I develop a model of (individually rational) collective reality denial in groups, organizations and markets. Whether participants’ tendencies toward wishful thinking reinforce or dampen each other is shown to hinge on a simple and novel mechanism. When an agent can expect to benefit from other’s delusions, this makes him more of a realist; when he is more likely to suffer losses from them this pushes him toward denial, which becomes contagious. This general “Mutually Assured Delusion” principle can give rise to multiple social cognitions of reality, irrespective of any strategic payoff interactions or private signals. It also implies that in hierarchical organizations realism or denial will trickle down, causing subordinates to take their mindsets and beliefs from the leaders. Contagious “exuberance” can also seize asset markets, leading to evidence-resistant investment frenzies and subsequent deep crashes. In addition to collective illusions of control, the model accounts for the mirror case of fatalism and collective resignation. The welfare analysis differentiates valuable group morale from harmful groupthink and identifies a fundamental tension in organizations’ attitudes toward free speech and dissent.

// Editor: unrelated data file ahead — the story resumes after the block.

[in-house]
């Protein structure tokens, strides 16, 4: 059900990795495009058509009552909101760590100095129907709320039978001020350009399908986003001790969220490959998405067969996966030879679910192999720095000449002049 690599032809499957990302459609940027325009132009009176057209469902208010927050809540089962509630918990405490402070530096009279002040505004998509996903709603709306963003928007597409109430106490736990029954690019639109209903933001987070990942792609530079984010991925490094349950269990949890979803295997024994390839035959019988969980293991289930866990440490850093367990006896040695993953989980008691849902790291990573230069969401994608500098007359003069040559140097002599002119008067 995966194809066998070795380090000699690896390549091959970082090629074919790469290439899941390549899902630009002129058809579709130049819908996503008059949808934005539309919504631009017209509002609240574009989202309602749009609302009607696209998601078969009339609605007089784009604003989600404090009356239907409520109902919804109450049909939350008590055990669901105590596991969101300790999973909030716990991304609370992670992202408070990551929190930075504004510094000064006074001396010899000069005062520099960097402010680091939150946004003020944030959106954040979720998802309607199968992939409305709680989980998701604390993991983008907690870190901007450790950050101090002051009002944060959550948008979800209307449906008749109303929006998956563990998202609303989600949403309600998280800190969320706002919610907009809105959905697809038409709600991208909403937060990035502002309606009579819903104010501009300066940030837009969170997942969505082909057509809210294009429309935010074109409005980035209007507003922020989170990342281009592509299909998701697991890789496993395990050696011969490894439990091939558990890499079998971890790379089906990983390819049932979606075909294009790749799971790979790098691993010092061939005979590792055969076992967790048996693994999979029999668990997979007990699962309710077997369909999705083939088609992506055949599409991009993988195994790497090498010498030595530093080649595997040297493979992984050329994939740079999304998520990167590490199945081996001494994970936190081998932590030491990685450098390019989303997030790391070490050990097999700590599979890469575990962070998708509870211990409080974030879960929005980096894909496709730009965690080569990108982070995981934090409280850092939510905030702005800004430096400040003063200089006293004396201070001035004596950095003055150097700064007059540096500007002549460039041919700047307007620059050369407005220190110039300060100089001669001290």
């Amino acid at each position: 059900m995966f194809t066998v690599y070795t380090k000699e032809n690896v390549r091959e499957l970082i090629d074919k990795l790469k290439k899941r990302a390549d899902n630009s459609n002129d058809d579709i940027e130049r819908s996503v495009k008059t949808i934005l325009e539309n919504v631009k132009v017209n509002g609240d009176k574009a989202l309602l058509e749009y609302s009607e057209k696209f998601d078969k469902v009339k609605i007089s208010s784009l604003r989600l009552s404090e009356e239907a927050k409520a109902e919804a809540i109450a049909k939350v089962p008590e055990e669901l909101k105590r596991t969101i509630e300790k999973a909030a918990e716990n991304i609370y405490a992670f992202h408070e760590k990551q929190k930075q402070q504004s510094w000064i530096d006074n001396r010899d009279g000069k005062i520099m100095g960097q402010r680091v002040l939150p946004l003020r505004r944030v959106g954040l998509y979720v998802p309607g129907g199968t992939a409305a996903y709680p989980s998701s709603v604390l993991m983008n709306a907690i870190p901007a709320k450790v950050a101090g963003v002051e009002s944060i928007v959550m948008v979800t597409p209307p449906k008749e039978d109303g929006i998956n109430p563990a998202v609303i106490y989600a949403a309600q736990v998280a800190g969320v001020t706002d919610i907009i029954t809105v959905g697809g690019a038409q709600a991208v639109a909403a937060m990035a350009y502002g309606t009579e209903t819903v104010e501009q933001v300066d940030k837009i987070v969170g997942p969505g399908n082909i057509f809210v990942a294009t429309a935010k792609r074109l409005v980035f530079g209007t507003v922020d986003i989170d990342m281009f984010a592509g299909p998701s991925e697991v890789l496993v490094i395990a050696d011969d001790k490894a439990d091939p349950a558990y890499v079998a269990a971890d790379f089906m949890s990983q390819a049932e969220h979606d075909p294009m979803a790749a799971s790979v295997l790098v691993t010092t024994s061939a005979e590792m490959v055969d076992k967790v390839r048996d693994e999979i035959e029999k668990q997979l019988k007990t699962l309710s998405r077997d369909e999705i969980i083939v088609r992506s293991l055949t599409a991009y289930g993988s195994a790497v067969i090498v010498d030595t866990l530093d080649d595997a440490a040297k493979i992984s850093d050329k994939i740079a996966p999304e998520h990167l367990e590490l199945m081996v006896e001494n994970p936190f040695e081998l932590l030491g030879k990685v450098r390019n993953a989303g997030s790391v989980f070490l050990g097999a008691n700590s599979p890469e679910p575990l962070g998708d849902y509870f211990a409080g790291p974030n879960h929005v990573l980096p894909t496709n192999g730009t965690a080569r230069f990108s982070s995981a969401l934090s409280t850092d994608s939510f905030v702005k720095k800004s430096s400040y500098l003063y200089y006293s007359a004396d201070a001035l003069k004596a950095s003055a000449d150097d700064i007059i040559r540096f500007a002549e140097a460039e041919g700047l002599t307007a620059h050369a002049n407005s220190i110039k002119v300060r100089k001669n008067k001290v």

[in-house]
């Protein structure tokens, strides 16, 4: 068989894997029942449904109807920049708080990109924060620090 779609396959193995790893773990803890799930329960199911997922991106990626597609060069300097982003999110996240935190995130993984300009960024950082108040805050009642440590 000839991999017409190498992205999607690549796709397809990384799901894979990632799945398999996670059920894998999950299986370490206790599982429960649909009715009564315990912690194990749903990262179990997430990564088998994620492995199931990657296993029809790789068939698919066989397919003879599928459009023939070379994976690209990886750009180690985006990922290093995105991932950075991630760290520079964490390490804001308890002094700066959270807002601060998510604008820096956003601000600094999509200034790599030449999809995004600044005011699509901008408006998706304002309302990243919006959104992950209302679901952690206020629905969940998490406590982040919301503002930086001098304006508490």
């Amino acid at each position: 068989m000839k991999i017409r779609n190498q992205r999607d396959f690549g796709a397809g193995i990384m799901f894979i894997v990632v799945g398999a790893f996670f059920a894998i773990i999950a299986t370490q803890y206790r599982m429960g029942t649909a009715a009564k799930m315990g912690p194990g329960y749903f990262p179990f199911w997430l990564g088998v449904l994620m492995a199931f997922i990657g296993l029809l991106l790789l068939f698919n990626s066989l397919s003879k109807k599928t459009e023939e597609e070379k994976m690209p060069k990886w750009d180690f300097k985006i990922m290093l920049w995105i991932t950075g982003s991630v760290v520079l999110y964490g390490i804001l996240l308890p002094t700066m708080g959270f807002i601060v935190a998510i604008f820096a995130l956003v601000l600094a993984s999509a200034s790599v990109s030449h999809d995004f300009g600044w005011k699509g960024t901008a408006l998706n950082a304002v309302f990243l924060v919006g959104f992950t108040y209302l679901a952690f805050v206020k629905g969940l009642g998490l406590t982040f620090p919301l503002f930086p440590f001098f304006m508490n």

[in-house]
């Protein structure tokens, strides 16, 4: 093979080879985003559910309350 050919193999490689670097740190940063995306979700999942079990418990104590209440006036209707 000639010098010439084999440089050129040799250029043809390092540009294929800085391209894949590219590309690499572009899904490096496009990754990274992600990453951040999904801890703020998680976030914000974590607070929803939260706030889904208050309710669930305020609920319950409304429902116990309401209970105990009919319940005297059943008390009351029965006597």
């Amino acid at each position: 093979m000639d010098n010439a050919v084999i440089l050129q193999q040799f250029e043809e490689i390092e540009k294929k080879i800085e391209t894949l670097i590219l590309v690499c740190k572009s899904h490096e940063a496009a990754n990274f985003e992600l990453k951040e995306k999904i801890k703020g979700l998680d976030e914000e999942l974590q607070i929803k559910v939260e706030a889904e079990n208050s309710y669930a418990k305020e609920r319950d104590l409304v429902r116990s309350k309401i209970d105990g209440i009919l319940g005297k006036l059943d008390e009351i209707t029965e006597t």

Saturday, April 25, 2009
Cognitive Dissonance and Groupthink
No sooner do I rail against the avoidance of cognitive dissonance theory by behavioral economists than a major paper employing CD in new and powerful ways appears: "Groupthink: Collective Delusions in Organizations and Markets" by Roland Benabou. This paper places CD in a social context, where a club good is being produced, and individual effort depends on estimations of the future, but there is also utility or disutility from the state of expectation (influenced by information). Individuals “choose” to accept or reject new information (or combine the two in mixed strategy form), as in most formalizations of CD. The result is a social process that exhibits less or more CD at the individual level. Here is the abstract: